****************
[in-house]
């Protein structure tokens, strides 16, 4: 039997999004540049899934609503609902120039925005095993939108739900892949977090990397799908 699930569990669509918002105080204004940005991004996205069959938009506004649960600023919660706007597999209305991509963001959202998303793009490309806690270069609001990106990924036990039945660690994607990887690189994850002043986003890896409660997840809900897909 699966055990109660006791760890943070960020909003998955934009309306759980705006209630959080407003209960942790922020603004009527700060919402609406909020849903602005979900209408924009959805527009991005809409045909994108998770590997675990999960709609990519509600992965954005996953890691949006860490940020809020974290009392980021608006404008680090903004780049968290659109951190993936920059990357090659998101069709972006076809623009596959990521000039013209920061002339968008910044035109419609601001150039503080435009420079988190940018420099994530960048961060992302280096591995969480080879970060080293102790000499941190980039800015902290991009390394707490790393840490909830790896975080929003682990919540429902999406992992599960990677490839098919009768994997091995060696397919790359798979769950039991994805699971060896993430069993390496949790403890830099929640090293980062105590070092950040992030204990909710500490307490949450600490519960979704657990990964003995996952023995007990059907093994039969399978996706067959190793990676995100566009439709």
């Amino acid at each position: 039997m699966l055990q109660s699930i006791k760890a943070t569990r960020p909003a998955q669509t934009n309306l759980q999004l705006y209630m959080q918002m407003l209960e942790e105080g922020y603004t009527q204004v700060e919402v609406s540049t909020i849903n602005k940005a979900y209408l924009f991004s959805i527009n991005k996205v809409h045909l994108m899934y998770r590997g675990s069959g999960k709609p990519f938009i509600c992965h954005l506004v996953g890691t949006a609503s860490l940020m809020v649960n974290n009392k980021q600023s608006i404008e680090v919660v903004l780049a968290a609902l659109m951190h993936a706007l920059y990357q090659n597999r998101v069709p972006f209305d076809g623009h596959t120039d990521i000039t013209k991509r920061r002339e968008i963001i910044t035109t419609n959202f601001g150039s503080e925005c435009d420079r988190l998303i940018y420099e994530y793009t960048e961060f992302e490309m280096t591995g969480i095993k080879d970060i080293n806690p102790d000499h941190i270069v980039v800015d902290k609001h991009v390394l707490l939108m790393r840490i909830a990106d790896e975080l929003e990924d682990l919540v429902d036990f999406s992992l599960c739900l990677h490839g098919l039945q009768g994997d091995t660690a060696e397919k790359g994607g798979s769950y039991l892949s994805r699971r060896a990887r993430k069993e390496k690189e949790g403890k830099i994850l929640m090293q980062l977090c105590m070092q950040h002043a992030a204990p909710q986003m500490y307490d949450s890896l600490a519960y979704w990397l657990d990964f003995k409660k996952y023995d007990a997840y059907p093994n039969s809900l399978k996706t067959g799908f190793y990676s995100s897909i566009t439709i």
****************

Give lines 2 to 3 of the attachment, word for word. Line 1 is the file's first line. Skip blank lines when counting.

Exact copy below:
């Protein structure tokens, strides 16, 4: 039997999004540049899934609503609902120039925005095993939108739900892949977090990397799908 699930569990669509918002105080204004940005991004996205069959938009506004649960600023919660706007597999209305991509963001959202998303793009490309806690270069609001990106990924036990039945660690994607990887690189994850002043986003890896409660997840809900897909 699966055990109660006791760890943070960020909003998955934009309306759980705006209630959080407003209960942790922020603004009527700060919402609406909020849903602005979900209408924009959805527009991005809409045909994108998770590997675990999960709609990519509600992965954005996953890691949006860490940020809020974290009392980021608006404008680090903004780049968290659109951190993936920059990357090659998101069709972006076809623009596959990521000039013209920061002339968008910044035109419609601001150039503080435009420079988190940018420099994530960048961060992302280096591995969480080879970060080293102790000499941190980039800015902290991009390394707490790393840490909830790896975080929003682990919540429902999406992992599960990677490839098919009768994997091995060696397919790359798979769950039991994805699971060896993430069993390496949790403890830099929640090293980062105590070092950040992030204990909710500490307490949450600490519960979704657990990964003995996952023995007990059907093994039969399978996706067959190793990676995100566009439709």
């Amino acid at each position: 039997m699966l055990q109660s699930i006791k760890a943070t569990r960020p909003a998955q669509t934009n309306l759980q999004l705006y209630m959080q918002m407003l209960e942790e105080g922020y603004t009527q204004v700060e919402v609406s540049t909020i849903n602005k940005a979900y209408l924009f991004s959805i527009n991005k996205v809409h045909l994108m899934y998770r590997g675990s069959g999960k709609p990519f938009i509600c992965h954005l506004v996953g890691t949006a609503s860490l940020m809020v649960n974290n009392k980021q600023s608006i404008e680090v919660v903004l780049a968290a609902l659109m951190h993936a706007l920059y990357q090659n597999r998101v069709p972006f209305d076809g623009h596959t120039d990521i000039t013209k991509r920061r002339e968008i963001i910044t035109t419609n959202f601001g150039s503080e925005c435009d420079r988190l998303i940018y420099e994530y793009t960048e961060f992302e490309m280096t591995g969480i095993k080879d970060i080293n806690p102790d000499h941190i270069v980039v800015d902290k609001h991009v390394l707490l939108m790393r840490i909830a990106d790896e975080l929003e990924d682990l919540v429902d036990f999406s992992l599960c739900l990677h490839g098919l039945q009768g994997d091995t660690a060696e397919k790359g994607g798979s769950y039991l892949s994805r699971r060896a990887r993430k069993e390496k690189e949790g403890k830099i994850l929640m090293q980062l977090c105590m070092q950040h002043a992030a204990p909710q986003m500490y307490d949450s890896l600490a519960y979704w990397l657990d990964f003995k409660k996952y023995d007990a997840y059907p093994n039969s809900l399978k996706t067959g799908f190793y990676s995100s897909i566009t439709i």